Born in the south east of Ireland, Simon put his life-long love of football to good use when he started a successful independent blog in 2010. That opened up an alternative route to a career in journalism, and having had work published across a number of sites and publications, Simon joined the staff at Spotlight Sports Group in 2018.
At the end of every Premier League season, the division’s rule makers gather to discuss ways to improve various laws of the game and how are structured.
Long-established rules and laws are often rewritten and amended, while new ideas are also floated and rubberstamped in time for the next Premiership season.
To keep you abreast of the latest adjustments, we’ve filtered through the tweaks and rewrites to bring you some of the most important new rule changes being implemented in the 2018/19 Premier League season.
Technical Area Tablets
Something you might have noticed already in the opening exchanges of the new Premier League season, is the appearance and use of iPad and tablet technology in the dugout.
Don’t worry, it’s not so players can live Tweet and record Instagram hand-shake stories during the game – managers and their coaching staff are now allowed to utilise the tech to help them pass tactical instructions to players and to track live data.
The tables and iPads cannot be used to view replays of the action of the pitch however as that would understandably lead to chaotic scenes.
The International Football Association Board (IFAB), the organisation responsible for introducing new laws, actually approved this rule change in March, which allowed national team staff to use small, handheld devices at the World Cup.
Competition Specific Suspensions
From 2018/19, any yellow cards received by players in a particular game will be specific to the competition they were playing in. What that means is, if a player picks up a booking in the FA or Carabao Cup, it wouldn’t count towards a suspension in the Premier League.
But before the players get all “kick happy” and start knocking lumps out of each other with greater impunity, it’s worth noting that red cards retain the same blanket suspension power as before.
In terms cumulative suspensions, it will work like this: Players will be suspended after picking up five yellow cards (with a cut off after the first 19 games), 10 yellow cards (cut off 32 games) and 15 yellow cards by the end of the season.
The Premier League is eager to see a reduction in poor behaviour in the dugouts this season. They are looking for 24% less ranting, 22% less raving, 31% less furious gesticulation and approximately 29% less hurtful name calling.
Of course, the EFL uses a yellow and red card system to punish managers who step out of line during a game, but the Premier League have yet to go down that route. That won’t change this season either.
From 2018/19, four separate warnings from the referee will see the offending manager receive a one-match ban. If that impish rogue goes on to pick up eight warnings through the season he’ll be handed a two-match ban. Twelve warnings will get you a three-match ban and 16 is the tipping point that earns the offender an FA misconduct ban.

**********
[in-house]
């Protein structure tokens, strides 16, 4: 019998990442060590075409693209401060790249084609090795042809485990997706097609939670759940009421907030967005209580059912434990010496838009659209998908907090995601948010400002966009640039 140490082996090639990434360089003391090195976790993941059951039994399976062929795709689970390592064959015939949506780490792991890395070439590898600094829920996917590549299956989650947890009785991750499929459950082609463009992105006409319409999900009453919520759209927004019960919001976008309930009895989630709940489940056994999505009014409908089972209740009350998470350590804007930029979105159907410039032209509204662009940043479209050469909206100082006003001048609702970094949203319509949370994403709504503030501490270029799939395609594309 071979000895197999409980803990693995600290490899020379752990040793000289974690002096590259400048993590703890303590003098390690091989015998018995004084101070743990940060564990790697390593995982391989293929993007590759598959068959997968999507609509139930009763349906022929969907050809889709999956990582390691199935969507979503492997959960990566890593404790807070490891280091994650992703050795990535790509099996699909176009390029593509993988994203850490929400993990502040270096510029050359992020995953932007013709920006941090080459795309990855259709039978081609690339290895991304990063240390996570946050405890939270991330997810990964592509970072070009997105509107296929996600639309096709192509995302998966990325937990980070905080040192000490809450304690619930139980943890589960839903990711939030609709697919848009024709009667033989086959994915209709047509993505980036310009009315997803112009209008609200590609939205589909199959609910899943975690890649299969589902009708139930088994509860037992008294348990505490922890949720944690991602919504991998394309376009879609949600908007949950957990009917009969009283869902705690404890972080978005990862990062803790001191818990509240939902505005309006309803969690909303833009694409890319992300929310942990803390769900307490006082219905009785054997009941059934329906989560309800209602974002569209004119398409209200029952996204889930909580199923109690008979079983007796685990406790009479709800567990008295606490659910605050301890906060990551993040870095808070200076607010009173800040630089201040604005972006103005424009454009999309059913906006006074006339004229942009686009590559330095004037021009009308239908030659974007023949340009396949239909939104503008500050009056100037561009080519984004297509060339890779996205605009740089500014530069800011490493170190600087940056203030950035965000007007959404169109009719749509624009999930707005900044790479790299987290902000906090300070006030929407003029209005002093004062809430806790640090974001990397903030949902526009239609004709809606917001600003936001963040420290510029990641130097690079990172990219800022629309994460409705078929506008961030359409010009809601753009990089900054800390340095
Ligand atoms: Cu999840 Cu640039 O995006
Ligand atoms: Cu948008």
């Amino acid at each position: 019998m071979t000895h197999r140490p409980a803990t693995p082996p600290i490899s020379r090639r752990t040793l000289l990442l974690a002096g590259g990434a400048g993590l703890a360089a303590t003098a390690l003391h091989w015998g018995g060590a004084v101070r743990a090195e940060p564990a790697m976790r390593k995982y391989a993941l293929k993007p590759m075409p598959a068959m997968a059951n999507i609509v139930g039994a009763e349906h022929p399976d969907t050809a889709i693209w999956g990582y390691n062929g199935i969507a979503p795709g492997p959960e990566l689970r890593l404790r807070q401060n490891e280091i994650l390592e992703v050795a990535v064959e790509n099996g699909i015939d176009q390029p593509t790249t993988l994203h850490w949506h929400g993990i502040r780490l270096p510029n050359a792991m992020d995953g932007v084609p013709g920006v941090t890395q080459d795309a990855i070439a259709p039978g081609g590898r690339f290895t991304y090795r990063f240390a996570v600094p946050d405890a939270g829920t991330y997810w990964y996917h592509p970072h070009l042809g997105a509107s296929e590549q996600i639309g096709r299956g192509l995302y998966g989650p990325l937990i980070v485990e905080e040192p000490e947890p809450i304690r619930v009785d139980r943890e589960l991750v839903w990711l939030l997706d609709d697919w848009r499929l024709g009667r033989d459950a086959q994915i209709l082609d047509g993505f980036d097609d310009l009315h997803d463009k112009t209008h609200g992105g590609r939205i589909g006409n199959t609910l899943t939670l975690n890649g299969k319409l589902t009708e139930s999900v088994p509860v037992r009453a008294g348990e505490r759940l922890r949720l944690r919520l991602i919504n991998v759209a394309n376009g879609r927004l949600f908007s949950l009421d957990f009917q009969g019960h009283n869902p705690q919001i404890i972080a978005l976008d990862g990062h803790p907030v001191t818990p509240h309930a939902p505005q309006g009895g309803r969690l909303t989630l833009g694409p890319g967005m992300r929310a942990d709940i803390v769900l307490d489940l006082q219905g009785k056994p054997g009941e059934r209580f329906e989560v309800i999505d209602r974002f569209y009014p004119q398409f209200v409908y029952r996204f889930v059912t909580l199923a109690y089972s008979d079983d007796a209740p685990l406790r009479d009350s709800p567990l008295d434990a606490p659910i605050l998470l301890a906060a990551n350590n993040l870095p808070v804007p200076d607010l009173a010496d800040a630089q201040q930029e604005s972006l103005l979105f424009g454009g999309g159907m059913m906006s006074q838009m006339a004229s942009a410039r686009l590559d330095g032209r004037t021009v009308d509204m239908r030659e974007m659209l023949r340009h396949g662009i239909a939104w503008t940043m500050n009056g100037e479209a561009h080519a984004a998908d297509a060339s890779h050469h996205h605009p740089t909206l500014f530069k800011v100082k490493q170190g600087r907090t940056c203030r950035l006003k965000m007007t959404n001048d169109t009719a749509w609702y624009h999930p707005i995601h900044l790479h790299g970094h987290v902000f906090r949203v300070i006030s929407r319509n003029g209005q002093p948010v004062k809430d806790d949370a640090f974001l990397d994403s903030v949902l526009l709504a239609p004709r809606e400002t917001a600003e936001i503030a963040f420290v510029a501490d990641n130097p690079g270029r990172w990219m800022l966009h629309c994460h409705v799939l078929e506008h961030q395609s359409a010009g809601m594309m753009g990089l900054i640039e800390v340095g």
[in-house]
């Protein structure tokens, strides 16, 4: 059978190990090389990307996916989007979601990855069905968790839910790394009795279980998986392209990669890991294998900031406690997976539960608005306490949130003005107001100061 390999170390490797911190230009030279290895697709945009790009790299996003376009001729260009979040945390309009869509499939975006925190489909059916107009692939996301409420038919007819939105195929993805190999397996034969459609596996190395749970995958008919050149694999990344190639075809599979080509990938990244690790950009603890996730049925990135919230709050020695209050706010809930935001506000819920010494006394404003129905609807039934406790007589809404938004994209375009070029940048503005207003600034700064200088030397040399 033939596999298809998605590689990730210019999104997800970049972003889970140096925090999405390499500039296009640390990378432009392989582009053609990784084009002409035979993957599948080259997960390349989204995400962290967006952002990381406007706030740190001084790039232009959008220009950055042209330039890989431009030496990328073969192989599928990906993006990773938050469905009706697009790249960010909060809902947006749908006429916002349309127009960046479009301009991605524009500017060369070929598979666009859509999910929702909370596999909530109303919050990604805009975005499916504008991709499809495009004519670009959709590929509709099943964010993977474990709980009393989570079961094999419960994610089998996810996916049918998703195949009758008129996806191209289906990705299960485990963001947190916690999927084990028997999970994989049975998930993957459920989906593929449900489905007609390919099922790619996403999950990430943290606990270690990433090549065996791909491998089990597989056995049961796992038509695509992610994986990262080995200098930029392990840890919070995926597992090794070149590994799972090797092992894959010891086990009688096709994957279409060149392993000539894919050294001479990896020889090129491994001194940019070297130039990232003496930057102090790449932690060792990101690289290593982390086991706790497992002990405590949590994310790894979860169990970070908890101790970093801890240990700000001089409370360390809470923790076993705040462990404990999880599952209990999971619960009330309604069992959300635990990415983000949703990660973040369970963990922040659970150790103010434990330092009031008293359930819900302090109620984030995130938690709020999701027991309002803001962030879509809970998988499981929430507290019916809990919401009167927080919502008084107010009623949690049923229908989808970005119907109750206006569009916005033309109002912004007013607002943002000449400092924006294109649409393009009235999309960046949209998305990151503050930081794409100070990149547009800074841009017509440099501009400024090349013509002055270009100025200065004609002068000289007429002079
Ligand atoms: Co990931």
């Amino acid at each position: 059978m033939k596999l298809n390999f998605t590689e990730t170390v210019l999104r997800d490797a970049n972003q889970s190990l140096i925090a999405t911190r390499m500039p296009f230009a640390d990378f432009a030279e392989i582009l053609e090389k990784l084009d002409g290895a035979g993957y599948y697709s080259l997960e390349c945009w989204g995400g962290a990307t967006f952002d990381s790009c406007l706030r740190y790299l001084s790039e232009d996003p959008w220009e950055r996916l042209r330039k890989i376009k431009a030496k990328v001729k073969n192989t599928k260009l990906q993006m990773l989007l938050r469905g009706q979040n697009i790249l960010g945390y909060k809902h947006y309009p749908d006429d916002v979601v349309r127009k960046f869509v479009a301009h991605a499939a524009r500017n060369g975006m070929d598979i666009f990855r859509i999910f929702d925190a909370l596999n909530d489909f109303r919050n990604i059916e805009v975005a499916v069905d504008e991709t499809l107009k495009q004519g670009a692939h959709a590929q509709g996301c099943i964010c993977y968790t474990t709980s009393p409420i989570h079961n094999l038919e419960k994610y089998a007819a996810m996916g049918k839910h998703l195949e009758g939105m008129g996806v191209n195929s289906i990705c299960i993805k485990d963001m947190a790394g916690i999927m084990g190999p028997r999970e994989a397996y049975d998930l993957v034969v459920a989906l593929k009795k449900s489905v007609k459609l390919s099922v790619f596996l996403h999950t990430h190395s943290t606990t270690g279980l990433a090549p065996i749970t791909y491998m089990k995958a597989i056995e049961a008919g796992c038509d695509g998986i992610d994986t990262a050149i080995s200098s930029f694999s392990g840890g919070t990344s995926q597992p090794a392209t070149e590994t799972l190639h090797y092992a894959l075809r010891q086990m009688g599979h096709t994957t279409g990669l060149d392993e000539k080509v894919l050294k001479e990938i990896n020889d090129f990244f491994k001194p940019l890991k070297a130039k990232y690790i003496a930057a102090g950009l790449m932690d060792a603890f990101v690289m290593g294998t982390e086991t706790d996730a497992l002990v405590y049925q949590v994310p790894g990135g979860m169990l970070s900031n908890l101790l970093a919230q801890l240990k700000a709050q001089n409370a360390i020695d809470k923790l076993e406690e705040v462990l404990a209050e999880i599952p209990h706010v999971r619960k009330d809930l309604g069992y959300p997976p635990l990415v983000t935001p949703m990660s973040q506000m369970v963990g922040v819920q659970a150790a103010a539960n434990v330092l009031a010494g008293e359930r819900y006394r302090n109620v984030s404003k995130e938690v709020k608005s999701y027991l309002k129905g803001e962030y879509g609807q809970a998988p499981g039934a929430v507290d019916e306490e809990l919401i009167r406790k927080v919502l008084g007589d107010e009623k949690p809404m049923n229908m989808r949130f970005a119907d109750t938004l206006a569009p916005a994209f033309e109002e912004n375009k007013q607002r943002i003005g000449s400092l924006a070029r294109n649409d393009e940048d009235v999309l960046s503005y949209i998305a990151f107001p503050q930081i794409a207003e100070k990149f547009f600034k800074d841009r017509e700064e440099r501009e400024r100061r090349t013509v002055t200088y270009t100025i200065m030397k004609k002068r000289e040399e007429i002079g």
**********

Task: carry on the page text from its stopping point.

Any more than that and the manager must report to the FA for a full disadulation, followed by ejection from the building via cannon.
Increased use of VAR
The Premier League has yet to introduce VAR to the competition, though there will be a ramp up in the systems use in both the FA and Carabao Cup this season.
The controversial system was used in just 19 fixtures in 2017/18, but that number will increase substantially this season with 60 matches targeted for VAR implementation.
The system will ONLY be used at Premier League stadiums however, with venues down the leagues deemed unsuitable.
The Premier League plan to employ the VAR system in the top flight in the near future.
No League Cup Extra-Time
The Carabao Cup is so terrible to watch that extra-time had been fully removed from the competition to help ease the spectators’ pain (this may or may not be the official reasoning behind the rule change).
If a particular League Cup contest is level after 90 minutes, the tie will be settled by an immediate penalty shootout.
In a further twist, the EFL, who organise the League Cup, have also revealed that the shoot-out format will revert to the old-school method where teams take alternating spotkicks, instead of the ABBA format that was trialled last season.
Really, whether the ABAB or ABBA format is used, in the end the winner takes it…….ah never mind.
Anti-Doping Rule Change
Previously, agents from the the FA’s anti-doping testing wing could inform a club of which players they wanted to test at 75 minutes of a particular fixture. From 2018/19 however, they can only inform clubs of the players selected for testing immediately after the match finishes.
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